After a mild panic attack and multiple shouted curse words, I removed the top box completely and called my bee sensai. Then I called my parents’ neighbor, Tommy, who owns The Bee House. He met me up at the store for a couple hive beetle traps and some sage advice. He recommended that I hose the frames off to remove the larvae, the beetles, and the slime the larvae leave behind (I know, so grodie) and the bees could clean the rest of it right up. So I spent the rest of the afternoon hosing frames off and gagging.
And thus, I had my first major lesson learned from beekeeping: don’t give the bees more space than they can handle. When they swarmed, I should have taken off the top box and just let the colony rebuild. Instead, I greedily wanted tupelo honey. Lesson. Learned.
I also learned from Tommy and my friend Andrew (who owns Deep South Honey – more on that later) that this year’s tupelo harvest has been the worst in many, many years. Between a late and paltry bloom and the heavy rains flooding most of the bee yards, it’s not been a good year for tupelo. So guard those bottles of tupelo tightly, y’all! Tommy told me that Georgia and Alabama are where it’s at for the bees right now, which explains why Queen Latifah and her Bainbridge ladies are doing so well right now I suppose!
Other weekend activities included:
the street dance with SoWeGa Trainwreck on the Square downtown,
and some light reading.
Yep, I still rock the crocs around the house. They are heinous and oh so comfortable and I don’t care what you say as long as I don’t wear them out of the house.
I highly recommend Robbing the Bees: A Biography of Honey–The Sweet Liquid Gold that Seduced the World. It’s about a girl from Connecticut who apprenticed with Donald Smiley. Donald Smiley owns Smiley Apiaries, and is one of the largest beekeepers and tupelo honey producers in the state in nearby Wewahitchka (Wewa), Florida. This book is a must-read for anyone who loves the Panhandle of Florida, keeps bees, or is just interested in the culture of beekeeping.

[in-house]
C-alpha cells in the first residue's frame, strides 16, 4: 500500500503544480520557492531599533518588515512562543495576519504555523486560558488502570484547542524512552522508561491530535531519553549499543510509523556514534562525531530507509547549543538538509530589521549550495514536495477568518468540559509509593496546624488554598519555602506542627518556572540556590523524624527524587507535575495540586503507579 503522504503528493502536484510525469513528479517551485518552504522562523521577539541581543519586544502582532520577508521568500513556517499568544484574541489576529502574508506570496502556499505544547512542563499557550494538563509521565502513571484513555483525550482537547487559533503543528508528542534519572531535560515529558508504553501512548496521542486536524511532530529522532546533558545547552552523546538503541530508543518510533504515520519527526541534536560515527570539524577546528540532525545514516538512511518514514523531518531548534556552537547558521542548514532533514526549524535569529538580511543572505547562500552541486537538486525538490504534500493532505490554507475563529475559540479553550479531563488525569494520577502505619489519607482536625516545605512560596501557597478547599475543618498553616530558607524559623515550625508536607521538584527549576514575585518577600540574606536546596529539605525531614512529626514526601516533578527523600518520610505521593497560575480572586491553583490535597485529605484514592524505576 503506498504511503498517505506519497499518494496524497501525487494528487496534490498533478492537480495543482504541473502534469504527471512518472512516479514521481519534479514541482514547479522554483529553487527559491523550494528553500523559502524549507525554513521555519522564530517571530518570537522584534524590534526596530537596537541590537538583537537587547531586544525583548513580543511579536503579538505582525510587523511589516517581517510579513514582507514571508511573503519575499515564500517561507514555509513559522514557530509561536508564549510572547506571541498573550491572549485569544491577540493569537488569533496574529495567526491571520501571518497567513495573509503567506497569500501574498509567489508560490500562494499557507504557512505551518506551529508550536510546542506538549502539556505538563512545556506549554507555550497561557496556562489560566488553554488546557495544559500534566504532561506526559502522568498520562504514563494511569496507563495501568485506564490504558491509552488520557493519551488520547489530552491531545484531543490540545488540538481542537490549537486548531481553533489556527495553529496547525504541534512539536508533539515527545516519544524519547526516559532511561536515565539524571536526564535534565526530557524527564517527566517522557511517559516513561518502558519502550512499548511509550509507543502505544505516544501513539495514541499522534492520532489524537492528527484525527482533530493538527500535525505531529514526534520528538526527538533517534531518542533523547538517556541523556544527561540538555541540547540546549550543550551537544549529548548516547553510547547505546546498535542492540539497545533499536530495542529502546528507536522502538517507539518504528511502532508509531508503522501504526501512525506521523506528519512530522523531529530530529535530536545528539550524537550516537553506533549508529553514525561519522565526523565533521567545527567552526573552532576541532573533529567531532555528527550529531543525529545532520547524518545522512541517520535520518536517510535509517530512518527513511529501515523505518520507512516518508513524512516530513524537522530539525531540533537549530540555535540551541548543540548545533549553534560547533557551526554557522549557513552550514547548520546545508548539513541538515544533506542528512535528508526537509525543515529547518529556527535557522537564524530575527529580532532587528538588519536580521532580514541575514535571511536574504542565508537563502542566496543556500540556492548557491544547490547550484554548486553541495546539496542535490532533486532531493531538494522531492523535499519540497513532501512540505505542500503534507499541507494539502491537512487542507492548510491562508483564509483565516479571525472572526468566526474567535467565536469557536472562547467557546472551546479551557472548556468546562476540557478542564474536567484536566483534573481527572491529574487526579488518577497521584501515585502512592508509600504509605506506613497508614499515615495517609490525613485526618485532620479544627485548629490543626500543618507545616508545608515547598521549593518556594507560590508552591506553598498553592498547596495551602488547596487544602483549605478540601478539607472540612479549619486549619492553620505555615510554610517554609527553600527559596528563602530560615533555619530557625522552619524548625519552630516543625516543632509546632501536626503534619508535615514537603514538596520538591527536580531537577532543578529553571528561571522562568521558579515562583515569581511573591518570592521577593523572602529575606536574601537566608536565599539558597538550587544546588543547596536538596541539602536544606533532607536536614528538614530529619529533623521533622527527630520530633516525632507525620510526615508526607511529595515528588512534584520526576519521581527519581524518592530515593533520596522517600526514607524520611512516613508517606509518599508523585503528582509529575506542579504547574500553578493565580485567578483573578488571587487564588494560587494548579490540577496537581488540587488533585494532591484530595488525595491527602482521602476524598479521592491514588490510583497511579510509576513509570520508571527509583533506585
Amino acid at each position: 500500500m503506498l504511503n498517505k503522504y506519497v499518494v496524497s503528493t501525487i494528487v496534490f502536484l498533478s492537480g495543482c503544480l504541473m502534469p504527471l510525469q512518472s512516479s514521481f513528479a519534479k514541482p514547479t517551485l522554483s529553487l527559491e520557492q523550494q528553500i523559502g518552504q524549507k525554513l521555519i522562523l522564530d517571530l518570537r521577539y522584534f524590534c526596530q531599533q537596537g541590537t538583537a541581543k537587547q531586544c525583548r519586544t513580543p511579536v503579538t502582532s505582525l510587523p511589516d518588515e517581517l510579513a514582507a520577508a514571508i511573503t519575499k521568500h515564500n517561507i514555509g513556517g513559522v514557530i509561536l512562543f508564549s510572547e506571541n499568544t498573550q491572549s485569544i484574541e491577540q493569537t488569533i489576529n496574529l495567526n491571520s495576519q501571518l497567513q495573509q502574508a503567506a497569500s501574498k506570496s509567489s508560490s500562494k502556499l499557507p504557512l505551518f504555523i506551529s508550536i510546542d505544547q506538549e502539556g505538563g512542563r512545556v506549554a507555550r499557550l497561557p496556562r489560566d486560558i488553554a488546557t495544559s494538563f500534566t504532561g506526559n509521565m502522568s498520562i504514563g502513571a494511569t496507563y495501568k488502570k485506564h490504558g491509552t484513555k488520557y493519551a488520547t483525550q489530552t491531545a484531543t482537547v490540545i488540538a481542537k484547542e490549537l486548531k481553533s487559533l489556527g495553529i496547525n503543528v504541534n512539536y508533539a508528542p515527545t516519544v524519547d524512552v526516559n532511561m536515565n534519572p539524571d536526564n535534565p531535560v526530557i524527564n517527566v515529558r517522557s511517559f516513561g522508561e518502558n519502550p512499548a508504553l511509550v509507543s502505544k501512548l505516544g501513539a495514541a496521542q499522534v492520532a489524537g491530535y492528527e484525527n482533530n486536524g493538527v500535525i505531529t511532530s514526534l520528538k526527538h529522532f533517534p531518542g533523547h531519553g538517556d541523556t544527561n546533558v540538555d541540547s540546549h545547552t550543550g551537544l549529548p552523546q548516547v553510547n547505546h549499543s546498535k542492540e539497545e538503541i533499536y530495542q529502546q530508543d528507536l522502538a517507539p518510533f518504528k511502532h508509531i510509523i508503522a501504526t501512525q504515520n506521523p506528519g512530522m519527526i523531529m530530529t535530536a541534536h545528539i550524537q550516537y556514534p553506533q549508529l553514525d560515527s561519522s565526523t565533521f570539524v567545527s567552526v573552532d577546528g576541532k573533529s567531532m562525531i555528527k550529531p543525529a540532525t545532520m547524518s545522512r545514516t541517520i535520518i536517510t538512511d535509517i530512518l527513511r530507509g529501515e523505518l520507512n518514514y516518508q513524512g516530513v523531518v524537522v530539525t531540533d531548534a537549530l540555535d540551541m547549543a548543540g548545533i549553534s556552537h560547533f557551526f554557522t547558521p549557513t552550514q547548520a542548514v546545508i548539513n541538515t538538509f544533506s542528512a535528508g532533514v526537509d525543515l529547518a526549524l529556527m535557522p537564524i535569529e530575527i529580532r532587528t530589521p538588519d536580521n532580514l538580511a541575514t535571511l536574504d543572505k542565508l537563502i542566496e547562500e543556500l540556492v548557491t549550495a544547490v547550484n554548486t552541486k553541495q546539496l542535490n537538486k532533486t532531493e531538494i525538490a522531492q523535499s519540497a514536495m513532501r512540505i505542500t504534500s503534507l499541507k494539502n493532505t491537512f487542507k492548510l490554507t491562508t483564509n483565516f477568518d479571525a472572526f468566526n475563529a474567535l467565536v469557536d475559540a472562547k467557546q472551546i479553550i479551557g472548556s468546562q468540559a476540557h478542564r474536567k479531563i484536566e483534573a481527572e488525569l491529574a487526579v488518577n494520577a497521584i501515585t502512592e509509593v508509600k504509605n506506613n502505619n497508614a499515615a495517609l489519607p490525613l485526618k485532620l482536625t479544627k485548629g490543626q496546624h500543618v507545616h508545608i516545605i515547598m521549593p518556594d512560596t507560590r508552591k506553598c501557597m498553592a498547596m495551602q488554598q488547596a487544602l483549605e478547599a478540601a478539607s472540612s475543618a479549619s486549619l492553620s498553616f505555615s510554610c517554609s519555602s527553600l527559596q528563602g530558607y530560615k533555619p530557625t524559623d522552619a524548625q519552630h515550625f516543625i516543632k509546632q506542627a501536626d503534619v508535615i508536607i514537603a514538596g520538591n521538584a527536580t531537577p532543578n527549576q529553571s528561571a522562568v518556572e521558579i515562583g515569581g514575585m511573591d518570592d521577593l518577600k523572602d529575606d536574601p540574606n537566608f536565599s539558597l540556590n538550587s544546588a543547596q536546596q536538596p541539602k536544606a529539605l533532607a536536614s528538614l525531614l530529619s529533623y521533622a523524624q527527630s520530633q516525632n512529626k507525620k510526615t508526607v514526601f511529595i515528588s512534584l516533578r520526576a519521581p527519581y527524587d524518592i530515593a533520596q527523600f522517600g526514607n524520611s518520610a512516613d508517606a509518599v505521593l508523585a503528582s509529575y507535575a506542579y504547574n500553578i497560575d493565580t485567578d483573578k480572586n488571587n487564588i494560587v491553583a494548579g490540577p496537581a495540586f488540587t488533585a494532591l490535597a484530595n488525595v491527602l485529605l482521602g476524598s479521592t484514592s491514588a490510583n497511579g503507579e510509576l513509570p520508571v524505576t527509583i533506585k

It’s Georgia Warhorse season again. If memory serves me correctly, you owe me approximately fifty cents, Daddy-o!
I admire this truck and this farm every time I go to Bristol from Bainbridge.
I just adore it and I’m dying to have an old truck. Anyone know if the turquoise one by the Donut Shop in Bainbridge is available??? ;) But seriously.
I finally made it back to Bainbridge late Saturday afternoon when my friend Mary called and asked me over to have a drink on the front porch.
So we had a couple cocktails, ate cold fried chicken and pimiento cheese, and watched the world go by as we caught up. I am well aware that that statement could not be any more stereotypically Southern, and I’m perfectly okay with that.
Sunday morning I had my coffee along with a couple of ripe strawberries from the garden.
Then had a Sunday Funday afternoon. I rode my bike downtown, which was fun in and of itself, and then had a play day with my friend Jessica Grace and our new friends Randy and Carol, who showed us how to use a plasma cutter.
The bee is mine. Obvi.
This weekend was simple but jam-packed. Life is good.